It's not just cities that are being targeted, however, but languages too; with an enhanced character set that supports many different types of characters beyond its current limitation to the base set of 37 Roman characters.

"One of the most exciting prospects before us is that the expanding system is also being planned to support extensions in the languages of the world," ICANN Chairman Peter Dengate Thrush said. "This is going to be very important for the future of the Internet in Asia, the Middle East, Eastern Europe and Russia."

Obviously, this expansion of the domain name system has both pros and cons for online adult operators; with enhanced global marketing and branding opportunities on one hand and the specter of a forced buy-in to the '.xxx scheme' — or one of any other copycat schemes that could come along.

After all, a well-capitalized company could spend $100k on setting up a TLD and still have plenty of lobbying money left to convince Washington lawmakers that "forcing the adult industry to 'clean up its act' by moving porn sites to their own area away from our children, is a great idea."

According to recent XBIZ News reports, ICM Registry President Stuart Lawley is still intent on securing the .xxx TLD — but hoping to do so through the established, formal petition of rejection process that ICM is currently engaged in. I would not, however, expect to see Lawley pass on the opportunity to acquire .xxx if he could purchase the TLD outright before his petition process was concluded.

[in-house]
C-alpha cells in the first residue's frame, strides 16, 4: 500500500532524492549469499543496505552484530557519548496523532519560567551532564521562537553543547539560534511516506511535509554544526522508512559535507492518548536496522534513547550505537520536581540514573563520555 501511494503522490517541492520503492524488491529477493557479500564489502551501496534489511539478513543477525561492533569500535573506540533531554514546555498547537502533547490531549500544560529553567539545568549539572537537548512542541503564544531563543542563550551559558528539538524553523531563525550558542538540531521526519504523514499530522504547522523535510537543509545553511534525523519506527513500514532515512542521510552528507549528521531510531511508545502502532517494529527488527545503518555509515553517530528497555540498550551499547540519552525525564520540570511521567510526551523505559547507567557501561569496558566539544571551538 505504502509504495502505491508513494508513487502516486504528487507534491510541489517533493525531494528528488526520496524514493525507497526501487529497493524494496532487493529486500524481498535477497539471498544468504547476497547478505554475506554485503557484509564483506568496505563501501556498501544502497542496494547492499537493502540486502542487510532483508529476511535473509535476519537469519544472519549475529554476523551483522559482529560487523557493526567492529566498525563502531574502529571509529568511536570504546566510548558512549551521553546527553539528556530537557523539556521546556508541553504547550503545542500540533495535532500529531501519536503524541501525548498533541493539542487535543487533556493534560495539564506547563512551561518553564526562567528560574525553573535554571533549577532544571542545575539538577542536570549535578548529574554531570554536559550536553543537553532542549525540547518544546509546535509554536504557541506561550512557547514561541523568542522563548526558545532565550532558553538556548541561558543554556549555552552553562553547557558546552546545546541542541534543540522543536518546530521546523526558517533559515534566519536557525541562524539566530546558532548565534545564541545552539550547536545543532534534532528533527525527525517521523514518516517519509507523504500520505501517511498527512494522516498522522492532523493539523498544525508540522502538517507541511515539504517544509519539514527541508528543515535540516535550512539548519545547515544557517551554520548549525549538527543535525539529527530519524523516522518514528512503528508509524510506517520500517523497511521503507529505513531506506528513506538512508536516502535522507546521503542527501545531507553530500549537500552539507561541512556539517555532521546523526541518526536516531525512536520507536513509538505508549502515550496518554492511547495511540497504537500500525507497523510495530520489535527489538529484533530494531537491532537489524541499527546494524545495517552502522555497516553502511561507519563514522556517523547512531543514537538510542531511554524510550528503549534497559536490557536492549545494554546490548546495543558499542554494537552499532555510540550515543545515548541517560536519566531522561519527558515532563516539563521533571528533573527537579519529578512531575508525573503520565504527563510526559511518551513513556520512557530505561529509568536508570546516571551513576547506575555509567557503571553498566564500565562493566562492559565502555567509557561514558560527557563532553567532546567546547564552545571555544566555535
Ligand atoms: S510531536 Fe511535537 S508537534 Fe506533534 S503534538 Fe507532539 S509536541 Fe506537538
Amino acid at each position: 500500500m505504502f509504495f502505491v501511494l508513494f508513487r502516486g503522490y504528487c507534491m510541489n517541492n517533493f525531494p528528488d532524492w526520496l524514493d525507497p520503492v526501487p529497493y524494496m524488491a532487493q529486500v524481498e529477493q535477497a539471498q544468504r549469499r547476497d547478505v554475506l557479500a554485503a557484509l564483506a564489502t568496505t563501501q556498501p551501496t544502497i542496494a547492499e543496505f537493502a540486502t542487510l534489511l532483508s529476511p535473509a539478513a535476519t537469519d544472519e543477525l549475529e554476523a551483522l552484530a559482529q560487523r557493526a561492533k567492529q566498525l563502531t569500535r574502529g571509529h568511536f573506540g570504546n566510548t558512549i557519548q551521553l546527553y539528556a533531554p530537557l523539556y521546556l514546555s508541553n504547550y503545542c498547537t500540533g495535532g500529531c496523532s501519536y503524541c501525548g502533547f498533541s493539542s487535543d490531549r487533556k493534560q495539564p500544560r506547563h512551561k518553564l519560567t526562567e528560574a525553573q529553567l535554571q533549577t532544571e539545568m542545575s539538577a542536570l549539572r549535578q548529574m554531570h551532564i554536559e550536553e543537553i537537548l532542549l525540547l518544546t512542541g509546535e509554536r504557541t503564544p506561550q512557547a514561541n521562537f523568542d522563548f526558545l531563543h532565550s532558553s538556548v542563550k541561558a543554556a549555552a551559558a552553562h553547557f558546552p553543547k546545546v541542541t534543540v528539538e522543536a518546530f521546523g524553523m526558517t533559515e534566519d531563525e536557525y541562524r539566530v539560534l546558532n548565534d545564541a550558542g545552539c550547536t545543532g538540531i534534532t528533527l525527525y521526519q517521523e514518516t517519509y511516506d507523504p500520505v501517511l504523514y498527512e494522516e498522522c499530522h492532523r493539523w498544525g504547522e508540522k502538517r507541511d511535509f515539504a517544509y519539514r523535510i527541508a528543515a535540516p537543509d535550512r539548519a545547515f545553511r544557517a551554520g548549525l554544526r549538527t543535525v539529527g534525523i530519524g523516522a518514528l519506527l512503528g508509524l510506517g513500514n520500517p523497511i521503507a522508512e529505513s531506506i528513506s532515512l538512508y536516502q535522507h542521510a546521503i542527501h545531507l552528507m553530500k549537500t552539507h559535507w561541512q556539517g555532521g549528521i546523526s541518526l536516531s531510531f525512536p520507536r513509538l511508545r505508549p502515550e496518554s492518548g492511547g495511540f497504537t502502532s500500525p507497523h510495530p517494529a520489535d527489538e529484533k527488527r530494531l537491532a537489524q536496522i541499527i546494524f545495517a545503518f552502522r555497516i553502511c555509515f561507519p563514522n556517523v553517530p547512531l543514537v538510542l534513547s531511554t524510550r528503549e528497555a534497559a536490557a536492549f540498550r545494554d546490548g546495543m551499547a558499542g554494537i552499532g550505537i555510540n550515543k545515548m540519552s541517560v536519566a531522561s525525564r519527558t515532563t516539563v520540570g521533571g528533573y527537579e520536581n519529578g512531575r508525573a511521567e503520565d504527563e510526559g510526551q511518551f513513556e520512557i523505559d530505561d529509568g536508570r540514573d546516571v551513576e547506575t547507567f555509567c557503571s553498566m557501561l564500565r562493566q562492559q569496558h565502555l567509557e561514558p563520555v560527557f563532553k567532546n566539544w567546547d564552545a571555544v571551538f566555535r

"The process has been hijacked to a significant extent by folks who see the domain name system as their personal piggy bank," tech policy consultant Lauren Weinstein warned.

Many others agree, and fear that cybersquatting will become even more rampant as get-rich-quick types attempt to secure valuable brand name addresses in hopes of a profitable resale; while fraudsters attempt to use common misspellings to divert traffic or even for campaigns of intentional corporate sabotage.

"If the domain name system is completely relaxed, cybersquatting will turn into a far greater problem, with companies struggling to protect their websites and intellectual property," Thomas Herbert of Hostway said. "For example, Amazon would have to register many more domain names including Amazon.amazon, amazon.shopping, amazon.electronics. The list is practically endless, and the net result would be a much more chaotic and disorganized web."